Students’ responses are reported descriptively using percentages for categorical data and mean and standard deviation for continuous variables. Associations between categorical variables were assessed by a formal Pearson 𝑥2 test. Univariable and multivariable linear regression models were fitted to evaluate the association between knowledge score and pre-defined covariates (type of teaching, year, students’ prior awareness of sepsis, graduate or undergraduate course and university).
We invited 1744 students to participate and 549 students (31.5%) responded to the survey (university A, 49.6%; university B, 22.1%). Most students had completed a prior degree (62.5%).
Over half of the respondents had heard of sepsis before medical school, with a higher proportion among graduate compared with undergraduate students (64.3 % v 38%; P < 0.001) and 100% had heard of sepsis by their final medical year.
Most respondents (349/549, 63.6%) reported receiving formal education on sepsis (86% from university A v 44% from university B; < 0.001), predominantly through didactic lectures (60.3%). Other modes included case-based (30.1%) and self-directed learning (9.5%).
Scores ranged from 0 to 8 with a mean score of 3.5. Graduate medical students had a higher mean score (3.6/8.0) compared with undergraduate students (3.3/8.0), and final year students scored higher than first year ones (48.2% [3.9/8.0] v 39.1% [3.1/8.0]; = 0.017). The current correct definitions of sepsis and septic shock were identified by 27% and 30% of the students respectively. The following proportions of students reported correct answers for the various sections — epidemiology 43%, symptomatology 89%, timing of antibiotics 46%, bacterial pathogens in paediatric sepsis 40%, late signs of sepsis 62%, and long term sequelae 50%.
On multivariate analysis, year 4 and 5 students had significantly higher percentage differences in scores (8.9 [95% CI, 2.8–15.0; = 0.004] v 9.4 [95% CI, 1.7–17.1; = 0.017] respectively) compared with year 1 students. Sepsis definition was correctly identified by a higher proportion of students from university B (= 0.016).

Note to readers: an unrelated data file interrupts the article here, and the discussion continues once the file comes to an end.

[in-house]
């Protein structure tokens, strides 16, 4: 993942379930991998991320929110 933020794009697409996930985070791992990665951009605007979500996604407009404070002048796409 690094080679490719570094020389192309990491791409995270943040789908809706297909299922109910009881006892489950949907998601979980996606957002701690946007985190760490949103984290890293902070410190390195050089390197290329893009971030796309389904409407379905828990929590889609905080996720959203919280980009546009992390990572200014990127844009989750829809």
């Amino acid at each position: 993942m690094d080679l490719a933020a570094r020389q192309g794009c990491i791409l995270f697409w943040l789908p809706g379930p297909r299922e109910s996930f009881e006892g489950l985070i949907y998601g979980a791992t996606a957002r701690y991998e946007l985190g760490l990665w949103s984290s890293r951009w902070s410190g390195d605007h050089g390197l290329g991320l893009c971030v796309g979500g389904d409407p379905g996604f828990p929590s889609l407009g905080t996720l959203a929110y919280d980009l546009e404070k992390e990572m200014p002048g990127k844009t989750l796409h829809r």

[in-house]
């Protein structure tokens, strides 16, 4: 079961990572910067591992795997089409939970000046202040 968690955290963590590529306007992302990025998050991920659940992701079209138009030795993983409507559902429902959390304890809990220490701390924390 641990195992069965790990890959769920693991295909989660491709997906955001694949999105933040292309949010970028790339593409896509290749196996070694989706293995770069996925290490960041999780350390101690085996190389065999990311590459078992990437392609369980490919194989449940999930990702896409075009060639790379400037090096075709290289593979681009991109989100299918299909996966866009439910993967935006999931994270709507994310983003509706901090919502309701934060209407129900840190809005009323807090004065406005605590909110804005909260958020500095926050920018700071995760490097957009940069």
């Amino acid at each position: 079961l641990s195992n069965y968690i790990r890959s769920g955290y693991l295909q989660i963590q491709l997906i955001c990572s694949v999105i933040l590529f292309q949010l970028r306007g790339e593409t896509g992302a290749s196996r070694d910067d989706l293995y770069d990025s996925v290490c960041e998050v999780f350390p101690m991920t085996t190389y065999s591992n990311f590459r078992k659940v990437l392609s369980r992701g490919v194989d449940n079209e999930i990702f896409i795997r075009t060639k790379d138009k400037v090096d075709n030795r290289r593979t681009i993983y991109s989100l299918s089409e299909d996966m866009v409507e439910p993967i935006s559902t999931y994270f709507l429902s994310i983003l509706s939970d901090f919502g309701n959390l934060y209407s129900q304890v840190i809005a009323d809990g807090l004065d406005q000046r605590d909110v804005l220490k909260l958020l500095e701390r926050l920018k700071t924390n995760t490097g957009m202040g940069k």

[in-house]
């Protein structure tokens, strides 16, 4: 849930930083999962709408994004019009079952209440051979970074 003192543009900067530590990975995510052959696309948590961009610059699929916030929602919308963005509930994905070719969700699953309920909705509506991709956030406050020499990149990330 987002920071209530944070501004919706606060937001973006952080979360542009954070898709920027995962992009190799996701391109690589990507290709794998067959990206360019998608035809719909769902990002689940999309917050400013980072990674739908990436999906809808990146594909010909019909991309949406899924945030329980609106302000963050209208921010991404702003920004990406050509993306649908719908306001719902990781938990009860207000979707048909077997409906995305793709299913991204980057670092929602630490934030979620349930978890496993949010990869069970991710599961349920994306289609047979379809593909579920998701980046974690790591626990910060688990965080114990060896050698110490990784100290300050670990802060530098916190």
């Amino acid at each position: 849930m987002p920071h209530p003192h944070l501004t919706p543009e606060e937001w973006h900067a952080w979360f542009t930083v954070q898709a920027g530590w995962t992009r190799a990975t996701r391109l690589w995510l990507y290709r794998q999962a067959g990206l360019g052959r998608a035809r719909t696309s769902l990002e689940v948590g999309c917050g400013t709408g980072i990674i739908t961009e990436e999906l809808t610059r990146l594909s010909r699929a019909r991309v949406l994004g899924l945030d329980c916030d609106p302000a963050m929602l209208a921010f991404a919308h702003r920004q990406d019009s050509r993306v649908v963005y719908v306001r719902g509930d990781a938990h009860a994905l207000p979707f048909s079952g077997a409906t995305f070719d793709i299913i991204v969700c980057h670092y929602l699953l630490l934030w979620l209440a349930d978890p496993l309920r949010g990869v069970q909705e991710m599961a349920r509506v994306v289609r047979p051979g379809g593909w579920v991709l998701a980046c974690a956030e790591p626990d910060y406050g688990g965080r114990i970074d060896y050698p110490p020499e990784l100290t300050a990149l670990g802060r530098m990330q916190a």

Thus, while students had an overall awareness of sepsis, less than one-third knew the precise definitions of sepsis and septic shock. Less than half of students were aware of the importance of timely interventions and the national burden of sepsis.
One of the recommendations of the World Health Organization was to educate health care workers about the importance of sepsis as a time-critical medical emergency. 3 Junior doctors are frequently the first doctor to be called to review septic patients. Our findings are in line with the literature reporting poor ability to recognise sepsis among interns. 4
This is the first study to explore medical students’ knowledge about sepsis, an important public health problem. However, this study was conducted on a relatively small subset of the population of medical students. There may have been some opt-in bias in the questions and responses, limiting generalisability. We did not evaluate the current curriculum content on sepsis delivered by the medical schools and, hence, were unable to determine whether the low scores related to knowledge deficiency or lack of an updated medical school curriculum incorporating the most recent definitions on sepsis.
In conclusion, our study from two Australian universities reports the majority of medical students are underprepared in relation to the recognition and management of septic patients. Study replication at other universities is warranted to investigate the potential for knowledge deficits nationally. Our data suggest the need for a standardised curriculum with dedicated sepsis education.

Acknowledgments: Balasubramanian Venkatesh has a Practitioner Fellowship from the Medical Research Future Fund.